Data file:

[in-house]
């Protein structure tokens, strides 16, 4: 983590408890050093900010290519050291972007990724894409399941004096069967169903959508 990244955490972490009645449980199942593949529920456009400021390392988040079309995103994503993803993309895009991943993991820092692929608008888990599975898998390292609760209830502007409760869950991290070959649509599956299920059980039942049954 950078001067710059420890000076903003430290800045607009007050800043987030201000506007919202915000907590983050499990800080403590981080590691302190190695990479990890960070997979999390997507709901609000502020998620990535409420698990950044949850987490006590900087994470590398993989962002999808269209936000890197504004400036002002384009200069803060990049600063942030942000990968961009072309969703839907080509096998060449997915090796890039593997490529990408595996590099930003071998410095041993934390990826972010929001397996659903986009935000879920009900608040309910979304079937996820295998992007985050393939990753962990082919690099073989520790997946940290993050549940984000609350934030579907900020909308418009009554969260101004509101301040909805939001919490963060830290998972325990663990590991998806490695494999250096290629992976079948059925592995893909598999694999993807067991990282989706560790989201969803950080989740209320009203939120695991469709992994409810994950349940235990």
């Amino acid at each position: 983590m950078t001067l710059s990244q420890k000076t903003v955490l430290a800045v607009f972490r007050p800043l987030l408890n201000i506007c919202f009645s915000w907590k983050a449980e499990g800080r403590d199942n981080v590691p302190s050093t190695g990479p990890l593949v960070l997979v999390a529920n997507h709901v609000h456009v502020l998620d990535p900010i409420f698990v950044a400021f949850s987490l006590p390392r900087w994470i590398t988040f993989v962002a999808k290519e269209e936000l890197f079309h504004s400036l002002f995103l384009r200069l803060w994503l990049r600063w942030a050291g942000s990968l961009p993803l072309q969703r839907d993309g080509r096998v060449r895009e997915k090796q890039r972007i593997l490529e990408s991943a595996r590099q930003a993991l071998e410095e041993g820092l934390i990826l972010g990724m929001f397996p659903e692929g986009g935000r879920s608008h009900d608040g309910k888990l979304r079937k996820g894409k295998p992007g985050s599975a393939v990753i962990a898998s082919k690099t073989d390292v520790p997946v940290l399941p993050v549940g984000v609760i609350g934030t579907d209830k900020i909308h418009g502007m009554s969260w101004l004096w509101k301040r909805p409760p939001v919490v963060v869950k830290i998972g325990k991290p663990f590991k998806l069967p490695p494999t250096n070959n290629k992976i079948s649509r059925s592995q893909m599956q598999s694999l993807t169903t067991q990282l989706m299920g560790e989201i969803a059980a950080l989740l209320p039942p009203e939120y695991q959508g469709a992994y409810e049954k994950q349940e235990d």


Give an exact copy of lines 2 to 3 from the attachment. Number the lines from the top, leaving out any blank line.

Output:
């Protein structure tokens, strides 16, 4: 983590408890050093900010290519050291972007990724894409399941004096069967169903959508 990244955490972490009645449980199942593949529920456009400021390392988040079309995103994503993803993309895009991943993991820092692929608008888990599975898998390292609760209830502007409760869950991290070959649509599956299920059980039942049954 950078001067710059420890000076903003430290800045607009007050800043987030201000506007919202915000907590983050499990800080403590981080590691302190190695990479990890960070997979999390997507709901609000502020998620990535409420698990950044949850987490006590900087994470590398993989962002999808269209936000890197504004400036002002384009200069803060990049600063942030942000990968961009072309969703839907080509096998060449997915090796890039593997490529990408595996590099930003071998410095041993934390990826972010929001397996659903986009935000879920009900608040309910979304079937996820295998992007985050393939990753962990082919690099073989520790997946940290993050549940984000609350934030579907900020909308418009009554969260101004509101301040909805939001919490963060830290998972325990663990590991998806490695494999250096290629992976079948059925592995893909598999694999993807067991990282989706560790989201969803950080989740209320009203939120695991469709992994409810994950349940235990």
């Amino acid at each position: 983590m950078t001067l710059s990244q420890k000076t903003v955490l430290a800045v607009f972490r007050p800043l987030l408890n201000i506007c919202f009645s915000w907590k983050a449980e499990g800080r403590d199942n981080v590691p302190s050093t190695g990479p990890l593949v960070l997979v999390a529920n997507h709901v609000h456009v502020l998620d990535p900010i409420f698990v950044a400021f949850s987490l006590p390392r900087w994470i590398t988040f993989v962002a999808k290519e269209e936000l890197f079309h504004s400036l002002f995103l384009r200069l803060w994503l990049r600063w942030a050291g942000s990968l961009p993803l072309q969703r839907d993309g080509r096998v060449r895009e997915k090796q890039r972007i593997l490529e990408s991943a595996r590099q930003a993991l071998e410095e041993g820092l934390i990826l972010g990724m929001f397996p659903e692929g986009g935000r879920s608008h009900d608040g309910k888990l979304r079937k996820g894409k295998p992007g985050s599975a393939v990753i962990a898998s082919k690099t073989d390292v520790p997946v940290l399941p993050v549940g984000v609760i609350g934030t579907d209830k900020i909308h418009g502007m009554s969260w101004l004096w509101k301040r909805p409760p939001v919490v963060v869950k830290i998972g325990k991290p663990f590991k998806l069967p490695p494999t250096n070959n290629k992976i079948s649509r059925s592995q893909m599956q598999s694999l993807t169903t067991q990282l989706m299920g560790e989201i969803a059980a950080l989740l209320p039942p009203e939120y695991q959508g469709a992994y409810e049954k994950q349940e235990d």